Encouraging young leaders to read

By Sarafina Sanerivi ,

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‘LEADERS ARE READERS’: Vaiusu pupils with some of the readers who were at their school to promote Literacy and Numeracy Week.

‘LEADERS ARE READERS’: Vaiusu pupils with some of the readers who were at their school to promote Literacy and Numeracy Week.

“It takes a whole village to raise a child.”

 And with that belief, the Vaiusu Primary School started a special programme on Tuesday inviting the village mayor and the matai’s (chiefs) of the village together with some of the parents to give them the chance to read to the students of the school as part of the National Literacy Week. 

Nevertheless, the day was extra special with the presence of the Australian High Commissioner to Samoa, Sue Langford with three other representatives from Australia and Leota Valma Galuvao from the Ministry of Education, Sports and Education. 

The idea to have such a programme was inspired by the quote, “Leaders are Readers.”

The principal of the school, Fuimaono Fuatino Tauaa’anae says that the main objective of the programme is to encourage the children to keep reading. 

“We decided to have this programme as part of the national literacy week this year,” says Fuimaono. 

“We want to encourage our students to keep reading and we want it to be fun for them so they can also enjoy it.”

Moreover, she added that encouraging the participation of parents and the leaders of the village was another objective of the programme.

“In order for our children to have better futures and to be successful in life, we all need to work together to nurture them.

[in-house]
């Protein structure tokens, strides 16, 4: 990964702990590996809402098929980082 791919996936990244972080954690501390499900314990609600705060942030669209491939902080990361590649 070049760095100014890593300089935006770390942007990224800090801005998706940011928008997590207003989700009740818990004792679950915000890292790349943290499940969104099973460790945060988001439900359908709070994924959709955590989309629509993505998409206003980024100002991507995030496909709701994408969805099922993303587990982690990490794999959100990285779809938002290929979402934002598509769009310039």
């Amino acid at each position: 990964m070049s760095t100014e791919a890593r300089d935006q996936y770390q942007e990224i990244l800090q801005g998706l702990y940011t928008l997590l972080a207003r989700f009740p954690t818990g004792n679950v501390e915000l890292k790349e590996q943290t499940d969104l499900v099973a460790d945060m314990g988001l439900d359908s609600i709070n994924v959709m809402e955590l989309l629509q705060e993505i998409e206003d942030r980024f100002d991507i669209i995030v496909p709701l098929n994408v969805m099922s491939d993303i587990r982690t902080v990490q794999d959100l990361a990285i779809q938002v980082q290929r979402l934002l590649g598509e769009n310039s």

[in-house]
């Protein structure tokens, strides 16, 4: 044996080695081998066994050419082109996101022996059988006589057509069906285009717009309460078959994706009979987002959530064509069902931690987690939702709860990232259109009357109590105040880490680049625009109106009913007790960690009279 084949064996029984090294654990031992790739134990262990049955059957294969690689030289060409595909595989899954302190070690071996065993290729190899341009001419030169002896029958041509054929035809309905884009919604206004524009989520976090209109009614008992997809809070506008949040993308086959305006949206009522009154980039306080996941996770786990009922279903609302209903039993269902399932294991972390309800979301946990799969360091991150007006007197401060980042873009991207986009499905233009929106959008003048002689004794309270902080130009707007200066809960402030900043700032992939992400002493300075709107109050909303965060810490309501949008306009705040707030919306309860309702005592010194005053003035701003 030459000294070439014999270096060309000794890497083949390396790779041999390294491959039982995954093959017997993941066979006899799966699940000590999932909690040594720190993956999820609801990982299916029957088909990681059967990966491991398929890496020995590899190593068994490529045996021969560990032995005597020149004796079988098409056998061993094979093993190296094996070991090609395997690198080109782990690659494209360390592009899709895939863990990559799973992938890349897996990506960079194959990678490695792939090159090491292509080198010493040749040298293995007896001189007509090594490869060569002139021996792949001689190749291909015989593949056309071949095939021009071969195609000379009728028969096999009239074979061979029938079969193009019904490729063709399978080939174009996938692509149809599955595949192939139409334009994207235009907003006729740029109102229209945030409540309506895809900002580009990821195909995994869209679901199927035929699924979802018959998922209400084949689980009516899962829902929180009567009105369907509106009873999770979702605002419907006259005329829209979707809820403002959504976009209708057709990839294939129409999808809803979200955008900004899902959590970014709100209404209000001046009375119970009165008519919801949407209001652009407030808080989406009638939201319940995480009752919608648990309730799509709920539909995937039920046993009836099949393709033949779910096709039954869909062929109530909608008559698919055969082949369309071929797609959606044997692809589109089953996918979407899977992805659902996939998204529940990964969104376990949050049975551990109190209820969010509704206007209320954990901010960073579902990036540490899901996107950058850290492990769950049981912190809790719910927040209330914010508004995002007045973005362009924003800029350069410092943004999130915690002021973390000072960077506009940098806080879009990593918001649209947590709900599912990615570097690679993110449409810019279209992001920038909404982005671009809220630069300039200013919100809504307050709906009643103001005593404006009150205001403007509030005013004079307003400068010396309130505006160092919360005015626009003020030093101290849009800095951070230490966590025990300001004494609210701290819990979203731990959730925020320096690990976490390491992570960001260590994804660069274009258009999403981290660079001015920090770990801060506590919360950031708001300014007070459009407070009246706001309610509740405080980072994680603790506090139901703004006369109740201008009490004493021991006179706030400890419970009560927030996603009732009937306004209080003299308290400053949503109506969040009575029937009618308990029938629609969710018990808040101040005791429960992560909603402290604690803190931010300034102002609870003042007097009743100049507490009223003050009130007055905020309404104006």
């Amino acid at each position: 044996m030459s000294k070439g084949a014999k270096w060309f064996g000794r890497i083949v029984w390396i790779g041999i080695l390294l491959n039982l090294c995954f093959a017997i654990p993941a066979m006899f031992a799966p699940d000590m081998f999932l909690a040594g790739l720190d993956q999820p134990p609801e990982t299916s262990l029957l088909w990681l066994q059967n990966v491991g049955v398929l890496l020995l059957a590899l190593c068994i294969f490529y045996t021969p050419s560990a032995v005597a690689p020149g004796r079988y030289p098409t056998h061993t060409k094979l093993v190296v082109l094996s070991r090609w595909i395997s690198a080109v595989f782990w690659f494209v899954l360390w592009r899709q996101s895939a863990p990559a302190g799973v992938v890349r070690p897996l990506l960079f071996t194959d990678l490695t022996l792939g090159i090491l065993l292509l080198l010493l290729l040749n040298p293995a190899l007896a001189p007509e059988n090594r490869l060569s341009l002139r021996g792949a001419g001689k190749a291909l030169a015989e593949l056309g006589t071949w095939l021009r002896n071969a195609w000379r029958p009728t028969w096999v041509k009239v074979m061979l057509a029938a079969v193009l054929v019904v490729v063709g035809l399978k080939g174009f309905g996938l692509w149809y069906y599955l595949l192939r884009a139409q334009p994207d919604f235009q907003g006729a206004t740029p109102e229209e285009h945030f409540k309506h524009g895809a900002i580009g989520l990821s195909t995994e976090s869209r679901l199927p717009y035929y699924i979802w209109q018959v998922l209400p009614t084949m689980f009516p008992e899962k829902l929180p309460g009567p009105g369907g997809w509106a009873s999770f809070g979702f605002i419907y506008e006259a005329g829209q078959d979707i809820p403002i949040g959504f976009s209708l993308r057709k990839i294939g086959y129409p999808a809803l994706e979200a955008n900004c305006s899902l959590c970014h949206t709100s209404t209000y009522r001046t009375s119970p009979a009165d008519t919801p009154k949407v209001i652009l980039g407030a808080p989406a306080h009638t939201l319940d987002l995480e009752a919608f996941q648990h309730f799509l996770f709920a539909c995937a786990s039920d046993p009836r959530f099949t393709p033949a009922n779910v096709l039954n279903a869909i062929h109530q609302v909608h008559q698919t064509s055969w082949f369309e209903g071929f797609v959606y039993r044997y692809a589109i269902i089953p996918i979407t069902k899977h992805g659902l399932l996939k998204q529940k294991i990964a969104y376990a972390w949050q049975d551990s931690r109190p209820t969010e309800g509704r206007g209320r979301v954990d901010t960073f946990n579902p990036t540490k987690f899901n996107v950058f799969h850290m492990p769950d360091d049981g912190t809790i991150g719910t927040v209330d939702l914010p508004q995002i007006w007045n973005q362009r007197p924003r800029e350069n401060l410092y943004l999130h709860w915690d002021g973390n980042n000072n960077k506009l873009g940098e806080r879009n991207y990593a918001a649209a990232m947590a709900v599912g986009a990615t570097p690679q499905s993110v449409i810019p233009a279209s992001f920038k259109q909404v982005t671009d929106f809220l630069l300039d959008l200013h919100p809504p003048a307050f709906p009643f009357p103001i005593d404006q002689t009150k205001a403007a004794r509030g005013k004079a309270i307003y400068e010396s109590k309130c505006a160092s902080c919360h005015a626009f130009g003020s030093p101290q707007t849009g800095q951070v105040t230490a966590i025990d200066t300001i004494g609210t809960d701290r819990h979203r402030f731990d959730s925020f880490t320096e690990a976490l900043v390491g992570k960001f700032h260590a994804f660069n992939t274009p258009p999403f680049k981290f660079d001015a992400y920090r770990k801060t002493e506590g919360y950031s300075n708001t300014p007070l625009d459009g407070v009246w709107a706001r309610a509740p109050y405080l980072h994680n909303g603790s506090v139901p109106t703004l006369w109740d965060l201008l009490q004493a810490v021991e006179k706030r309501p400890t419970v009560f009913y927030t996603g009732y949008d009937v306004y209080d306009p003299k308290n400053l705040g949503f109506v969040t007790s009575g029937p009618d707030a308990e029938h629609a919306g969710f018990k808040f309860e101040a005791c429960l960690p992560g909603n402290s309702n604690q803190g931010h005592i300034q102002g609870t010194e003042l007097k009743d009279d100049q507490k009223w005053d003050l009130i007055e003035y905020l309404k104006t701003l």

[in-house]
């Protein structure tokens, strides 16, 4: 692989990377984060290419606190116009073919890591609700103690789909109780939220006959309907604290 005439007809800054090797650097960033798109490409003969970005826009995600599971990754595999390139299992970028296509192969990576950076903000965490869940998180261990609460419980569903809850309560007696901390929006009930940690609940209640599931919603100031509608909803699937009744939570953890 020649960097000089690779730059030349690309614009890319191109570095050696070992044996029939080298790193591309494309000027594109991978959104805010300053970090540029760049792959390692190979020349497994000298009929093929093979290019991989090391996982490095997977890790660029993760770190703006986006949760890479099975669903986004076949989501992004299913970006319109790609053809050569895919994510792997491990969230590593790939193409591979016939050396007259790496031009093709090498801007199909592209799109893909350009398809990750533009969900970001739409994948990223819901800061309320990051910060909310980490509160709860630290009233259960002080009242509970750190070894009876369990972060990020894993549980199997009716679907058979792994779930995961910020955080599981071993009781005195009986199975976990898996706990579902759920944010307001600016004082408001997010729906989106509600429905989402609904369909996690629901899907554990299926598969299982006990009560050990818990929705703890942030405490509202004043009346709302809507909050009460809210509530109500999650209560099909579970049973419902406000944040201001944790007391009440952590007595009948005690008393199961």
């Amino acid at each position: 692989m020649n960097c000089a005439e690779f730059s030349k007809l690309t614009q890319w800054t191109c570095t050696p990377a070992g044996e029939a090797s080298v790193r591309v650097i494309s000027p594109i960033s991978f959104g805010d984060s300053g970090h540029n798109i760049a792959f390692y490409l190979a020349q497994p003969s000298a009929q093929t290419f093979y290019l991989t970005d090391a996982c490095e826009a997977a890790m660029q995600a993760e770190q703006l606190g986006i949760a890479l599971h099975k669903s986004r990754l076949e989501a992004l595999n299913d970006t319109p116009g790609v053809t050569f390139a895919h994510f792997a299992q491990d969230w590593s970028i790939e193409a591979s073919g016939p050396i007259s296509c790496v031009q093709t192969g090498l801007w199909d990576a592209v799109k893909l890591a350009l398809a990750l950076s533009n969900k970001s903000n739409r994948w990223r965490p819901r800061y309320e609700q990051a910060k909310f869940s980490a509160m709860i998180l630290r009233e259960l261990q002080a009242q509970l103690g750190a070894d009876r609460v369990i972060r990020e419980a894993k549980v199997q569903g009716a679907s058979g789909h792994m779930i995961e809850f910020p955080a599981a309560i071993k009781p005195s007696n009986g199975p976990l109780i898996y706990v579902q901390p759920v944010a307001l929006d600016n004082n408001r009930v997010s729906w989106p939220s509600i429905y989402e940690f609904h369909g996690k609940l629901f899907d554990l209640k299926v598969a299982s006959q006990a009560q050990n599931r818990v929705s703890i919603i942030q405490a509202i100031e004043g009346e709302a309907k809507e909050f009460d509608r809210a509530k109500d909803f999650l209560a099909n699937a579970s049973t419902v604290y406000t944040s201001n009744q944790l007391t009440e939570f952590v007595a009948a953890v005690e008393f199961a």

Australian High Commissioner: H.E. Sue Langford reading to the students of Year 8.
Australian High Commissioner: H.E. Sue Langford reading to the students of Year 8.
A.C.E.O  of M.E.S.C: Leota Valma Galuvao, reading to a class.
A.C.E.O of M.E.S.C: Leota Valma Galuvao, reading to a class.

“This programme also encourages the support of everyone in promoting this very important programme. 

On Tuesday members from the village, the village mayor and the other old matai’s from the village came to talk to students about how important it is to read. 

“They are the leaders of the villages and a lot of these students look up to them. Having them here is a way for them to share their stories with these students and give them (students) the opportunity to learn from them. 

“Even if it’s just telling myths and legends, that’s fine so that at least our children will be able to learn new things from these leaders. 

“We are also so fortunate to have with us here a representative from M.E.S.C and the Australian High Commissioner with her other friends. They are leaders and they were able to get where they are now because of reading. And we want our children to look up to them and be motivated by them to get into reading.”

Furthermore, she also says that they truly believe that if they start teaching them how to read and write at a very young age, they will grown up to be very successful. 

“And I am also pleased to see that we have the support of the village, the parents and the government. Reading is the key to success and we want our children to realize that.

“This is the right time to train the future leaders of our families, villages, and country.”

This is Fuimaono’s first year as the principal of Vaiusu Primary School. And she is hoping that they will continue to do this programme for the school every year. 

© Samoa Observer 2016

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